The following is from the journal I kept while in Scotland. It's an except from the day we went to the Isle of Iona. It is a tiny island off the coast of Mull in western Scotland. St. Columba, coming from Ireland, founded a community there in 563. Iona became the religious and scholastic center of Scotland. It is thought that the Book of Kells was written there. A nunnery began in the early 1200s. The Reformation ended the religious communities there. Today, the Iona Community is an ecumenical group that hosts retreats on the island.
...I was looking forward to Iona. As the birthplace of British Christianity and burial ground of Scottish kings, I expected an air of spiritually and significance. But something about it felt empty. The nunnery was a pile of ruins turned garden; the abbey felt as ecumenical as it claimed (i.e. stripped down to bare essentials that most can agree upon); St. Columba was not as represented as I expected, given that he was the founder. The Catholicism of this place was gone. There was a brief moment—to the left of the main door into the abbey was a door just a half inch taller than me. Inside was a small room, a shrine to St. Columba, a red ray of light for my faith. I said a quick prayer, but now I wish I’d stayed longer. I always want to hold on to moments like that.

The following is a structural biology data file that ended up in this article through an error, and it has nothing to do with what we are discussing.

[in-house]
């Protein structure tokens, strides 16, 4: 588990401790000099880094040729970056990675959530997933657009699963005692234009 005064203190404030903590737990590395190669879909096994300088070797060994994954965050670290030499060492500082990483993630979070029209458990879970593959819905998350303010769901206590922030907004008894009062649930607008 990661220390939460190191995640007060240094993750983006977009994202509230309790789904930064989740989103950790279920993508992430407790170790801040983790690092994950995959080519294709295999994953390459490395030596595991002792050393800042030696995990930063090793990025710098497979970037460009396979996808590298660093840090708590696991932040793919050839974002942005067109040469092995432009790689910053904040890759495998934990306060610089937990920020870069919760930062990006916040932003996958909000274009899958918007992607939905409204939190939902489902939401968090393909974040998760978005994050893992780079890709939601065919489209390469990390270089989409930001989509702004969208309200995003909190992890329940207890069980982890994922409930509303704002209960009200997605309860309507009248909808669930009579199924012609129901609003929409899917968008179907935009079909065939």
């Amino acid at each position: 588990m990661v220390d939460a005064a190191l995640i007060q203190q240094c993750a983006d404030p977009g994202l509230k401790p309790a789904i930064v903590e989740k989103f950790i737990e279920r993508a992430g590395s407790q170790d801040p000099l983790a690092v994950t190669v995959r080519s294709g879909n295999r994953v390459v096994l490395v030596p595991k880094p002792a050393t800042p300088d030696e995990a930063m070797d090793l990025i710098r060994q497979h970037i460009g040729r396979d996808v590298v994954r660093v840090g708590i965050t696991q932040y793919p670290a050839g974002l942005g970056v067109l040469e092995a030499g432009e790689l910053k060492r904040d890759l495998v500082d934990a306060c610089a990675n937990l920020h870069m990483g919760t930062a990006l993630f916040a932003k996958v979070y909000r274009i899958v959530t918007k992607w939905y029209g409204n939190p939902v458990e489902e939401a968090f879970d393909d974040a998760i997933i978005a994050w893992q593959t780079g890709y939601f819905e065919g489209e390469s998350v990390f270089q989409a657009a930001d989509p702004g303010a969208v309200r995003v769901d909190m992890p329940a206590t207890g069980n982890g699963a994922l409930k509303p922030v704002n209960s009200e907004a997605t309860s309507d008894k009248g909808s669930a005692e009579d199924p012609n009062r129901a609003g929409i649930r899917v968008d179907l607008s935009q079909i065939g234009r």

I suppose the moral is that I can’t force moments of profoundness. They come unexpectedly, without motivations to taint them. They come in Catholicism instead of the faith of my upbringing; they come at Haworth instead of a church I know; they come in corner shrines instead of abbey sanctuaries.
I will not mourn for the emptiness I experienced. My religion is not dying; it is alive and moving. That the cradle of British Christianity is no longer Catholic means nothing. The birthplace of the faith for the entire world isn’t either. The faith goes on.